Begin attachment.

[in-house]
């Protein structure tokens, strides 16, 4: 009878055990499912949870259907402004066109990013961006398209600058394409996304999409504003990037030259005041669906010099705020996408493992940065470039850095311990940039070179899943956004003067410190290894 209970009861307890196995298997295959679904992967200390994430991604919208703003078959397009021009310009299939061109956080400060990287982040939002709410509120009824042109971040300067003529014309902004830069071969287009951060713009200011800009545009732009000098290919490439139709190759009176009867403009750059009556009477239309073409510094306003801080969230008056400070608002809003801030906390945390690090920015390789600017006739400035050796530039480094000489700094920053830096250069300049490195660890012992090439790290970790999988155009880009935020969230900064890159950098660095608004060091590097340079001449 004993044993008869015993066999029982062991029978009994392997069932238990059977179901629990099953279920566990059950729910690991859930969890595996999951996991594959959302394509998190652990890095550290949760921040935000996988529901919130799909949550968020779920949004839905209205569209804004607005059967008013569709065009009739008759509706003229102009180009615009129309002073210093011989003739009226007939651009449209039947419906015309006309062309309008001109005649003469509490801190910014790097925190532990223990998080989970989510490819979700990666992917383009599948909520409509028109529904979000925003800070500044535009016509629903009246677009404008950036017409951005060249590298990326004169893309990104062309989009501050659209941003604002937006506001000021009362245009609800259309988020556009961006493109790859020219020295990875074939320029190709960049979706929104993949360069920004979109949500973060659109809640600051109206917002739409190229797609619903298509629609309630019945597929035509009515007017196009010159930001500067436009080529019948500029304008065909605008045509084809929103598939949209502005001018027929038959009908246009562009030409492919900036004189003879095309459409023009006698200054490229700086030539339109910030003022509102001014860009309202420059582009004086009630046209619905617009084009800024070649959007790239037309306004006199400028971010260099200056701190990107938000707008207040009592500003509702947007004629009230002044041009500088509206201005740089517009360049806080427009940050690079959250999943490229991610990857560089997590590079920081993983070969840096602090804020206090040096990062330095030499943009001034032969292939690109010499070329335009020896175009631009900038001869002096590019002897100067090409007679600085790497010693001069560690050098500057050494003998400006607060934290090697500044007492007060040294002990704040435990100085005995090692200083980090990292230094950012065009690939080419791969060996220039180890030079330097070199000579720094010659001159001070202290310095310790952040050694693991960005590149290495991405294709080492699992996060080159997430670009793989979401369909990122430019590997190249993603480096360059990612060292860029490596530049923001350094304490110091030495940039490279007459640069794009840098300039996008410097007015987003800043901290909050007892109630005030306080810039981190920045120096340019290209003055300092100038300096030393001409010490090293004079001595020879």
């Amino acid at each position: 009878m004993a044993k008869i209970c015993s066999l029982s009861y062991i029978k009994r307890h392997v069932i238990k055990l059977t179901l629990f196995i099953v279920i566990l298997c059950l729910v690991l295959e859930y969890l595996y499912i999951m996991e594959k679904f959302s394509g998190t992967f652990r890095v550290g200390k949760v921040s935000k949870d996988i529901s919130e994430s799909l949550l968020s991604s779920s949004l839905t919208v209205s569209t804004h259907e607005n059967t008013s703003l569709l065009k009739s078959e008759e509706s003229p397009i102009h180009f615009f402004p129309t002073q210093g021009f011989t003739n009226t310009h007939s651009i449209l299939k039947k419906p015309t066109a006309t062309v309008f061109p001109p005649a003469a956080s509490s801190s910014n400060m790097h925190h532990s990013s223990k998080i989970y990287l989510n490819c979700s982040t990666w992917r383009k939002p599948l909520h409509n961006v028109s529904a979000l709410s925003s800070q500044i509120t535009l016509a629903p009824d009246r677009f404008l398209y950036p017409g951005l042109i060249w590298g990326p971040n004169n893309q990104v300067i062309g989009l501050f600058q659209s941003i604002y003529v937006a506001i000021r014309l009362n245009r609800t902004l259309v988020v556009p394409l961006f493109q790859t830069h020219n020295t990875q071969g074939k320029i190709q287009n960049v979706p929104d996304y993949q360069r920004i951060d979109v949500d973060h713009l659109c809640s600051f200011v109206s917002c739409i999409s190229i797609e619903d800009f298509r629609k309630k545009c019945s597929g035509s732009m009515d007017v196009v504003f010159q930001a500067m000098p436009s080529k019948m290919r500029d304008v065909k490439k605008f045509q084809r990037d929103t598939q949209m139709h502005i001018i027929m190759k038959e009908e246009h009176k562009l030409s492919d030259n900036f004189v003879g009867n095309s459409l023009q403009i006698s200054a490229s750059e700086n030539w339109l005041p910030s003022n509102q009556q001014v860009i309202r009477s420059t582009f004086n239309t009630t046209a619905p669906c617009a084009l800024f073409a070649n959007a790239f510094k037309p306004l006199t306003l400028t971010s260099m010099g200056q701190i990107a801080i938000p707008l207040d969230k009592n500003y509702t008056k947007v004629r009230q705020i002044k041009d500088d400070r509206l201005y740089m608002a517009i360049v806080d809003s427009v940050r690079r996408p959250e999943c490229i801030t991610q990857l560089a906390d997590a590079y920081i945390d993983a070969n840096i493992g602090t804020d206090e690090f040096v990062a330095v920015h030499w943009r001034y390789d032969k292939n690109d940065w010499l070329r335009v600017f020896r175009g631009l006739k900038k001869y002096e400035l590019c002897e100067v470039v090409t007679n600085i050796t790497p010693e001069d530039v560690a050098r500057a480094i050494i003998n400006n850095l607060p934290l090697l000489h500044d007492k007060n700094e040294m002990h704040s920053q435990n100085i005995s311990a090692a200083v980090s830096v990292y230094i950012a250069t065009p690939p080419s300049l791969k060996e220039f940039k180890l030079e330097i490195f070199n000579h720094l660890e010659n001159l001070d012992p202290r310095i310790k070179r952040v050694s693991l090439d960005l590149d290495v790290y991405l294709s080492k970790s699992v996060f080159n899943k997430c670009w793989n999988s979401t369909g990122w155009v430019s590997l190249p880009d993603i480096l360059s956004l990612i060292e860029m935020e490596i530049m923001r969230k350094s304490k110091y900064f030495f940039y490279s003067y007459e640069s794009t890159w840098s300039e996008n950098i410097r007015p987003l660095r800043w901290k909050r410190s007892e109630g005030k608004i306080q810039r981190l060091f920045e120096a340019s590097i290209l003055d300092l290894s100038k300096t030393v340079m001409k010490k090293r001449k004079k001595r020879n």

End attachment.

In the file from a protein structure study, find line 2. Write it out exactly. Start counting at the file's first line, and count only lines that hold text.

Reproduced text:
């Protein structure tokens, strides 16, 4: 009878055990499912949870259907402004066109990013961006398209600058394409996304999409504003990037030259005041669906010099705020996408493992940065470039850095311990940039070179899943956004003067410190290894 209970009861307890196995298997295959679904992967200390994430991604919208703003078959397009021009310009299939061109956080400060990287982040939002709410509120009824042109971040300067003529014309902004830069071969287009951060713009200011800009545009732009000098290919490439139709190759009176009867403009750059009556009477239309073409510094306003801080969230008056400070608002809003801030906390945390690090920015390789600017006739400035050796530039480094000489700094920053830096250069300049490195660890012992090439790290970790999988155009880009935020969230900064890159950098660095608004060091590097340079001449 004993044993008869015993066999029982062991029978009994392997069932238990059977179901629990099953279920566990059950729910690991859930969890595996999951996991594959959302394509998190652990890095550290949760921040935000996988529901919130799909949550968020779920949004839905209205569209804004607005059967008013569709065009009739008759509706003229102009180009615009129309002073210093011989003739009226007939651009449209039947419906015309006309062309309008001109005649003469509490801190910014790097925190532990223990998080989970989510490819979700990666992917383009599948909520409509028109529904979000925003800070500044535009016509629903009246677009404008950036017409951005060249590298990326004169893309990104062309989009501050659209941003604002937006506001000021009362245009609800259309988020556009961006493109790859020219020295990875074939320029190709960049979706929104993949360069920004979109949500973060659109809640600051109206917002739409190229797609619903298509629609309630019945597929035509009515007017196009010159930001500067436009080529019948500029304008065909605008045509084809929103598939949209502005001018027929038959009908246009562009030409492919900036004189003879095309459409023009006698200054490229700086030539339109910030003022509102001014860009309202420059582009004086009630046209619905617009084009800024070649959007790239037309306004006199400028971010260099200056701190990107938000707008207040009592500003509702947007004629009230002044041009500088509206201005740089517009360049806080427009940050690079959250999943490229991610990857560089997590590079920081993983070969840096602090804020206090040096990062330095030499943009001034032969292939690109010499070329335009020896175009631009900038001869002096590019002897100067090409007679600085790497010693001069560690050098500057050494003998400006607060934290090697500044007492007060040294002990704040435990100085005995090692200083980090990292230094950012065009690939080419791969060996220039180890030079330097070199000579720094010659001159001070202290310095310790952040050694693991960005590149290495991405294709080492699992996060080159997430670009793989979401369909990122430019590997190249993603480096360059990612060292860029490596530049923001350094304490110091030495940039490279007459640069794009840098300039996008410097007015987003800043901290909050007892109630005030306080810039981190920045120096340019290209003055300092100038300096030393001409010490090293004079001595020879």